Youngsters from theCity of Liverpool College participated in the six-month project called ‘The Industry 4.0 Digital Twin’ from January until the summer at the Roscoe Street Learning Exchange
Technology giant Siemens has handed out awards to City of Liverpool College students after they took part in an advanced manufacturing research project.
The youngsters participated in the six-month project called ‘The Industry 4.0 Digital Twin’ from January until the summer.
It was launched by Siemens’ central technology officer Alan Norbury who tasked the students with asking how Britain can bridge the skills gap needed for ‘Industry 4.0’, where multidisciplinary hybrid skills will be required to engineer cyber physical systems capable of acting intelligently.
At a special event for the students taking part in the ground-breaking research at the Roscoe Street Learning Exchange, Siemens presented them with awards for their research. The students split into teams for the project:
- A student manufacturing team created a 3D model using Siemens NX CAD software which was used by Game Design technology team to build a virtual reality model to replicate some practical scenarios that could occur in reality.
- Electronic students in charge of implementing various sensors within the manufacturing process prototype collected the necessary manufacturing data, which populated a dedicated cloud system.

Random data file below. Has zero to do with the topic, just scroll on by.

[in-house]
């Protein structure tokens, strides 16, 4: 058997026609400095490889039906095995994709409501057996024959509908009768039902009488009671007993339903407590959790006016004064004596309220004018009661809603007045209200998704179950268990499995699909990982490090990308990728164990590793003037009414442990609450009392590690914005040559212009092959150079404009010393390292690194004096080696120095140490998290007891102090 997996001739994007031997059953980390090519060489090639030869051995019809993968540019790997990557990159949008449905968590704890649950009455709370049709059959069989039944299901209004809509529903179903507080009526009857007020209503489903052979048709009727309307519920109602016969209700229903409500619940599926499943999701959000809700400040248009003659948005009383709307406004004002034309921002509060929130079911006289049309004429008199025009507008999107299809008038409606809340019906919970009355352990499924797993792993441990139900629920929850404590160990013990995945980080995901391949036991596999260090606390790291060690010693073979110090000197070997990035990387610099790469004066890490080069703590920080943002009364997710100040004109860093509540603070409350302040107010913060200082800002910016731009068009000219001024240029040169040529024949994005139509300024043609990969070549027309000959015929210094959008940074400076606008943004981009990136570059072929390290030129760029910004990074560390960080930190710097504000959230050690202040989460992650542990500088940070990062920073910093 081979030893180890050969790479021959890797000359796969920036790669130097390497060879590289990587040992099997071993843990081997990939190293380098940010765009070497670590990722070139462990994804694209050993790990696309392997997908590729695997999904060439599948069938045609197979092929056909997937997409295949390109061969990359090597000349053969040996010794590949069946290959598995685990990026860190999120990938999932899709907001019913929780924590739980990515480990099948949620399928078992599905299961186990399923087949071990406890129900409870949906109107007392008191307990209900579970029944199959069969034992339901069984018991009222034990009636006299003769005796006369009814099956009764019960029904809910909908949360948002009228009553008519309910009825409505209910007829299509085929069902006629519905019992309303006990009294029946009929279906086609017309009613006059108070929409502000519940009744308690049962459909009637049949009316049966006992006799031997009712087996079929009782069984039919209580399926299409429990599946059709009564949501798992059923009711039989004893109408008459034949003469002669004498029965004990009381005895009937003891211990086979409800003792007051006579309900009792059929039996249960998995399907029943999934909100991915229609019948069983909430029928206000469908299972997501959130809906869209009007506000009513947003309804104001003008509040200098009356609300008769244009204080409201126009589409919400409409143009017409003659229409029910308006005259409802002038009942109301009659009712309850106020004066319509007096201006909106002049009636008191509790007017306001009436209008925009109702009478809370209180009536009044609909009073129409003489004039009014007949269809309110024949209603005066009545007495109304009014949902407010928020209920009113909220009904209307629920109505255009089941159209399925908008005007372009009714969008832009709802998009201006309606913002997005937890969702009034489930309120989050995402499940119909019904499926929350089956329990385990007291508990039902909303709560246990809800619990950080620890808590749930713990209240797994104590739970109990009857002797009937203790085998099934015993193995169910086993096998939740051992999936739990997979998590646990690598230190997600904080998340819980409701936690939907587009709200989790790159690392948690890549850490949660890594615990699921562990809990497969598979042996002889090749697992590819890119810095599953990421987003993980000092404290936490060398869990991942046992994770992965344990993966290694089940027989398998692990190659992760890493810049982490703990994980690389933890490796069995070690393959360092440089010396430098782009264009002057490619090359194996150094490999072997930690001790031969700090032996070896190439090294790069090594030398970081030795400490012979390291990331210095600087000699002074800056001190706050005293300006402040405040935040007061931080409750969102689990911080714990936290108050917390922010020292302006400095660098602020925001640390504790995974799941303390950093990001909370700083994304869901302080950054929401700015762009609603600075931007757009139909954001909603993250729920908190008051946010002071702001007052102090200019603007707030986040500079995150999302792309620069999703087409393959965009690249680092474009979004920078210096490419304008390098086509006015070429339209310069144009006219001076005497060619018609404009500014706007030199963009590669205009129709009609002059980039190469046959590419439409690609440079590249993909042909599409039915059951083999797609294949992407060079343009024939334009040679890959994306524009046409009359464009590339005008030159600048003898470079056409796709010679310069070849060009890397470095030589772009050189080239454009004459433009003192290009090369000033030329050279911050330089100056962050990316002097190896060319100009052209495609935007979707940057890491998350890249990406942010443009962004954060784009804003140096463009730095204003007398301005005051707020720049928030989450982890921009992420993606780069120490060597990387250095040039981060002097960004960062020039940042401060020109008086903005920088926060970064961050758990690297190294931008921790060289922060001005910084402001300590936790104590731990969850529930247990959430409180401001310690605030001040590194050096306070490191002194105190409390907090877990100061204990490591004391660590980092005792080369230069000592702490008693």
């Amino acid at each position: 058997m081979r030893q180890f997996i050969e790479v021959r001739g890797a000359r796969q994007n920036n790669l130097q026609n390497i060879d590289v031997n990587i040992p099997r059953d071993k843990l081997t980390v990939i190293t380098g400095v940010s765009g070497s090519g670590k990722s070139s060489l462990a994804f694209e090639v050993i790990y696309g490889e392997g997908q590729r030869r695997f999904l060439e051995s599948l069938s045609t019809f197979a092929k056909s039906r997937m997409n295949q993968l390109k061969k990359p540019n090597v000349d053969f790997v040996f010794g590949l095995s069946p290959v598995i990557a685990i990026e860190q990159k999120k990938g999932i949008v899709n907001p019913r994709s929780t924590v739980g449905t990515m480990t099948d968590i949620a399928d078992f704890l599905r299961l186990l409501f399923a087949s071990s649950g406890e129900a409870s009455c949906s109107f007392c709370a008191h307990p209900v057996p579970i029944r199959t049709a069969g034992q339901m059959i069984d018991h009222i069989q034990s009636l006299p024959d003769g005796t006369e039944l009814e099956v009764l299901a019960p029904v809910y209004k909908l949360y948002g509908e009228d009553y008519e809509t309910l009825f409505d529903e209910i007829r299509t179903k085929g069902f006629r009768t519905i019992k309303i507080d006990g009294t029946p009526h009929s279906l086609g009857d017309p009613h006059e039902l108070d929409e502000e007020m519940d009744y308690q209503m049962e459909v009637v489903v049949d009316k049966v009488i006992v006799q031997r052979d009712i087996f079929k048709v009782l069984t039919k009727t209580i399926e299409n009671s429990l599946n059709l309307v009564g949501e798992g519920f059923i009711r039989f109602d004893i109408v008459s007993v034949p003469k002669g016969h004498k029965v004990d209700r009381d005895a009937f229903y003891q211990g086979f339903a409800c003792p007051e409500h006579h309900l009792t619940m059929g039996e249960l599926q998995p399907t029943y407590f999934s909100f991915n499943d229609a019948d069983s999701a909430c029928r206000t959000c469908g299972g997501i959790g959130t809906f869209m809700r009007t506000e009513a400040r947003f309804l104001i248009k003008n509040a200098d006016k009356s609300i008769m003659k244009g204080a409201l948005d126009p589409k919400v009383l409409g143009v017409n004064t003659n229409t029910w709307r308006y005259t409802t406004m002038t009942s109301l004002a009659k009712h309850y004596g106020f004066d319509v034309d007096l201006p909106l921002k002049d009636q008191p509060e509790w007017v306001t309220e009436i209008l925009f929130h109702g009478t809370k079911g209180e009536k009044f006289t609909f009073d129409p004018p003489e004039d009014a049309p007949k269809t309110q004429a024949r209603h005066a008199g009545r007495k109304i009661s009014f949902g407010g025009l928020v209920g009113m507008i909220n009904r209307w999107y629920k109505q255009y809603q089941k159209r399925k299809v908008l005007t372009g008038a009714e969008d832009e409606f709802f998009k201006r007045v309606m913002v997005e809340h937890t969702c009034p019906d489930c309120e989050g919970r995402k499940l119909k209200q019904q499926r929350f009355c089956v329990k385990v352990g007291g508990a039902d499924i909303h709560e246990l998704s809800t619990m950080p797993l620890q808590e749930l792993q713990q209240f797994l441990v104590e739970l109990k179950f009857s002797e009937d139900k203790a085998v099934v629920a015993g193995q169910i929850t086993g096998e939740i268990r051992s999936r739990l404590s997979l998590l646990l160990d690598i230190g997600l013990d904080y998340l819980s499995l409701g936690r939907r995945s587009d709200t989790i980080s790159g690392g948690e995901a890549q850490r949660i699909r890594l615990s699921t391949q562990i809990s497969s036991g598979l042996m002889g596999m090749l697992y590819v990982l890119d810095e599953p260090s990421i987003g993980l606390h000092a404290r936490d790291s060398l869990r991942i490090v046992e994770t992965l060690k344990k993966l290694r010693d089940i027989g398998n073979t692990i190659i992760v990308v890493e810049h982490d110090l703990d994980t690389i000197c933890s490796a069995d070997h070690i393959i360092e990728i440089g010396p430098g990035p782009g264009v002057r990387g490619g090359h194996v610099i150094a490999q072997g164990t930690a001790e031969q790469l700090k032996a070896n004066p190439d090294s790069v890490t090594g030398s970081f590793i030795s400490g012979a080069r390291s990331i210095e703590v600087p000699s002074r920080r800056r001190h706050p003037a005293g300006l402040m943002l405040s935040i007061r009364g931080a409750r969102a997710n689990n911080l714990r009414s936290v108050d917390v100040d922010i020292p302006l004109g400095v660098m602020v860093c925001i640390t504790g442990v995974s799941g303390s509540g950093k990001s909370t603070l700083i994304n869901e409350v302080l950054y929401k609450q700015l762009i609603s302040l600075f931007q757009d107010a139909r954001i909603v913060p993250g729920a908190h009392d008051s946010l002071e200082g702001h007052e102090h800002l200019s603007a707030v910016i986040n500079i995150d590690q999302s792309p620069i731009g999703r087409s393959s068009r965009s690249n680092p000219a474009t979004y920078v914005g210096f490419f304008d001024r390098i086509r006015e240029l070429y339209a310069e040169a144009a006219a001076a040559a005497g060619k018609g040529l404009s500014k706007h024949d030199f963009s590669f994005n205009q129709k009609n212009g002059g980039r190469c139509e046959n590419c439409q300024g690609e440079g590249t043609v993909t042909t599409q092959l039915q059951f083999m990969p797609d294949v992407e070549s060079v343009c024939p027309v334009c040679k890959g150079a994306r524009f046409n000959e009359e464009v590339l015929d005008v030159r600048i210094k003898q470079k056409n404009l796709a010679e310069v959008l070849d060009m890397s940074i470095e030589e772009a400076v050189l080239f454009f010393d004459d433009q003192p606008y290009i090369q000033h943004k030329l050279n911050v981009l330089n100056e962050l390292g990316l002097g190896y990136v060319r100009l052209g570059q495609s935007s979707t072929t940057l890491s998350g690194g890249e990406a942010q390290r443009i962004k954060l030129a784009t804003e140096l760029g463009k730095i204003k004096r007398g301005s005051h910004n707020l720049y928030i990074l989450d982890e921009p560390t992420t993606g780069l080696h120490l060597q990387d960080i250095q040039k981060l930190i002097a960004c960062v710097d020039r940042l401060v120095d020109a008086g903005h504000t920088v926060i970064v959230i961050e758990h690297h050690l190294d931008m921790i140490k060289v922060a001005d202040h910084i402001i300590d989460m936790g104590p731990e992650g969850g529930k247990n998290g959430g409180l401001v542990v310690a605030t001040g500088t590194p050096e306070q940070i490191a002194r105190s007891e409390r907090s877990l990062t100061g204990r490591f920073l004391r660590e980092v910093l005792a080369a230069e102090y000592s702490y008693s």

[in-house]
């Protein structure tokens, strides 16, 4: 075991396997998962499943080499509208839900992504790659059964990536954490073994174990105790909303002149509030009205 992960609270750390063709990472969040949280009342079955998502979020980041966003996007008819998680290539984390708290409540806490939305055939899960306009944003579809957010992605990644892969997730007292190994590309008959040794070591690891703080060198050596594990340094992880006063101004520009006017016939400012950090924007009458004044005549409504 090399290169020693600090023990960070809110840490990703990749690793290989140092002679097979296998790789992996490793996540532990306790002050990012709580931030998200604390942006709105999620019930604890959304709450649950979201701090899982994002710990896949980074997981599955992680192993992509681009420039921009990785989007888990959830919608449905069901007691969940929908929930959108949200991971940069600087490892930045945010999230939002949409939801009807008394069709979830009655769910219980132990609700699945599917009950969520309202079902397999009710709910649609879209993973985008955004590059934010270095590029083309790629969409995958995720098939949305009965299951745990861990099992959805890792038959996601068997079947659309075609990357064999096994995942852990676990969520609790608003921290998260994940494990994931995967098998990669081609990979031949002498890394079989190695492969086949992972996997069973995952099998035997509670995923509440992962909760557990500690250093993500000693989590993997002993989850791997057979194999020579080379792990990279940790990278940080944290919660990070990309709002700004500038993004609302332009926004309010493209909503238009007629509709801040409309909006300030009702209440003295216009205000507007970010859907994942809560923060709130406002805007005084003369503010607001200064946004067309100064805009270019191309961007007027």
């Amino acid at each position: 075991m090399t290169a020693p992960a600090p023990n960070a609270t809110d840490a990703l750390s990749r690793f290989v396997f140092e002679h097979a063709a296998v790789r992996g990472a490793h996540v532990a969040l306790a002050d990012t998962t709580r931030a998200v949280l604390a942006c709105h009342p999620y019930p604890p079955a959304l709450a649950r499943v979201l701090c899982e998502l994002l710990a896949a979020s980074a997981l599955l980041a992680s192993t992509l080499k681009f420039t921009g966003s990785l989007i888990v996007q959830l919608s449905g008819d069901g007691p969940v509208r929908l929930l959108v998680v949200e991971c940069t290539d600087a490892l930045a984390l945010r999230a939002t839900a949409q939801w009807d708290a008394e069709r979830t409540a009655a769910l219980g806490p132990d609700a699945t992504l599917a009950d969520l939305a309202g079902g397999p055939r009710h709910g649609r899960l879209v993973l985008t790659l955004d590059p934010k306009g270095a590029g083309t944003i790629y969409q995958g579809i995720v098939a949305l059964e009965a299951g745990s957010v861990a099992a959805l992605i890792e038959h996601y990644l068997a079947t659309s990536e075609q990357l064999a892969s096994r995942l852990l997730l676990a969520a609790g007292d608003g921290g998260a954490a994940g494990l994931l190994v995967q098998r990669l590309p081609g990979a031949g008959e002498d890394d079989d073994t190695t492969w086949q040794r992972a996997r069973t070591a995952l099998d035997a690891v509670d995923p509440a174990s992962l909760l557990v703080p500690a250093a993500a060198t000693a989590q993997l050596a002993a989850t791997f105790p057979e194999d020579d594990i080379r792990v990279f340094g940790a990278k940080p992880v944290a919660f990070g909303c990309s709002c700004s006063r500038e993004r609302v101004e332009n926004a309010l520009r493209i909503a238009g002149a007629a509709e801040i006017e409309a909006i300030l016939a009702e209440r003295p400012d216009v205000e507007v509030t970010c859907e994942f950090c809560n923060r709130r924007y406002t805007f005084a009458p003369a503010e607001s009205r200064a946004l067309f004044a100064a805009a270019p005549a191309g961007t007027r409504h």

- The IT team then developed a platform to allow users to extract the data from the cloud (in real-time) and present it to the engineering data analyst for decision making.
The project has evolved in to a ‘Digital Twin’ – where a physical simple robot arm and conveyor belt controlled using Siemens S7-1200 Programmable Logic Controller has been digitalised via CAD software from a gaming environment – and the students have successfully enabled communication between the two.
Alan explained “This a first for Siemens in the UK, if not globally, Siemens have 15 manufacturing sites in the UK all continuously driving up productivity and accelerating innovation cycles , the vision of mass customisation will add value to our products and as a consequence increase productivity.”
Justin Smith, assistant principal for tech and enterprise at The City of Liverpool College, added: “The purpose of the project is to both raise awareness of and develop the skills necessary for Industry 4.0.
“The project undertaken by the students in partnership with Siemens and the Liverpool Enterprise Partnership is unique in that it exemplifies the need of a cross disciplinary and cross college approach to address the skills required to ensure the growth of the sector.”